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Where I live

Just some images of the North Laine and especially my home in Foundry St.

Looking over to the Setting Sun from outside the Pond
Photo by Adam
North Laine viewed from the Setting Sun
Photo by Adam
Foundry St and the Pedestrians Arms
Photo by Adam

Comments about this page

  • Hi Adam. My direct-line ancestors lived in Foundry Street in approx. 1830 – 1850.  It is good to see a lovely picture of it. 

    By Pavilionlass (01/02/2014)
  • Pedestrian Arms was my first tenancy. I ran the pub in 1978 just for 5 years. We were so lucky to have a great set of customers, and are still in contact with a few today. Hard work but what fun we had. So sad to hear it is now closed.

    By Bill Dye (15/05/2017)
  • So sad that the old Pedestrians (later The Foundry) has closed. It was a proper pub and I am certain is recorded elsewhere on this site. I was a regular there until about 1974. Henry Hazelgrove who was the last Pedestrians  tenant, acquired the license from his wife Eadie in, I think, 1954, she had it from her father in 1928 and he had it from the 1860s (I think… it was a long time ago). At the end of the evening at ‘Henry’s’ as it was fondly known, he would give you a cloth and tell you to wipe tables…or empty ashtrays…or bring up crates of bottled Guinness from the cellar. Pint Guinness was the ‘vin du pays’ at The Pedestrians. When you eventually left the pub he thrust a glass (large) of neat black rum into your hand and tell you to drink it up to see you home! Henry had been a WW1 soldier and often told us of his life in the trenches… I was young and not particularly interested… callow youth that I was. Henry had no entertainment in the pub, as he said this is a boozer and if you want entertainment you went elsewhere. The one exception was an enormous (for the early 1970s) TV, where he watched the cricket in the bar. I went there one day in my lunch break and Henry said to serve myself as the Test Match was on…I did…and in came customers who wanted serving, which I did and spent my entire lunch time (and time over!) as a bar-man! as Henry would not miss a Test Match. Such happy memories.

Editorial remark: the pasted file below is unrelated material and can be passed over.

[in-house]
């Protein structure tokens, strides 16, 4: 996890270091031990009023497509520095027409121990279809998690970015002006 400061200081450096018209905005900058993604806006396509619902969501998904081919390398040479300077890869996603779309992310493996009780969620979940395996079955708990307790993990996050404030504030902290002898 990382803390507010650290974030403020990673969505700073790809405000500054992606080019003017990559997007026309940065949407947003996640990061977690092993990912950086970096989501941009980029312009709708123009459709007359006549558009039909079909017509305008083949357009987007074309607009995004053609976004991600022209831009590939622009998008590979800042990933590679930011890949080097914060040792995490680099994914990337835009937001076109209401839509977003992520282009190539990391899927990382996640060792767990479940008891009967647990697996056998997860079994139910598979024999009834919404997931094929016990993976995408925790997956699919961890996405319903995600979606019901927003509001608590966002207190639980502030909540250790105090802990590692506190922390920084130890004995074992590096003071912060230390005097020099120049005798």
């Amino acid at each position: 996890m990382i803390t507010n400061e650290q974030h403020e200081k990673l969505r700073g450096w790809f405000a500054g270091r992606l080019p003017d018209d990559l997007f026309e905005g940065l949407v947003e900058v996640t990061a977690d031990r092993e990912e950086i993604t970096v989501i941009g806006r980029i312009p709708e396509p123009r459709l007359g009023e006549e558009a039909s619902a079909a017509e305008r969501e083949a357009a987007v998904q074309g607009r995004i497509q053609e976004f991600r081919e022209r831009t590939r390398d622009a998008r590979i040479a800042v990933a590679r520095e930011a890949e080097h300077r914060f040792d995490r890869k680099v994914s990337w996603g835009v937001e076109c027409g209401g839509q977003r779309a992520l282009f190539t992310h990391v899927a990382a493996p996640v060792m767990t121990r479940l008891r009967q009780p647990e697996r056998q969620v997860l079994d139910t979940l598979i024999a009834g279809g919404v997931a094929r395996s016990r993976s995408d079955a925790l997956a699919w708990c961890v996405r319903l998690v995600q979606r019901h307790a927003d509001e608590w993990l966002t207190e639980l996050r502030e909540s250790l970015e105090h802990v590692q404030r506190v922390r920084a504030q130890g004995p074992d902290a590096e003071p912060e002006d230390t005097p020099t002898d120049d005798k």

By Geoffrey Mead (16/05/2017)
  • At the time of the 1911 census, my father, William Dixon, age 12, was living at number 3 Foundry Street, with a Mr and Mrs Tugwell, who had apparently adopted him. I don’t know where his mother was, I can’t find her on the census, or why he was adopted. I believe the house (no 3) was a shop at some point. If anyone has any information about the Tugwells or the shop (or my father) I would love to hear from them please!

    By Honor Wimlett (15/02/2020)

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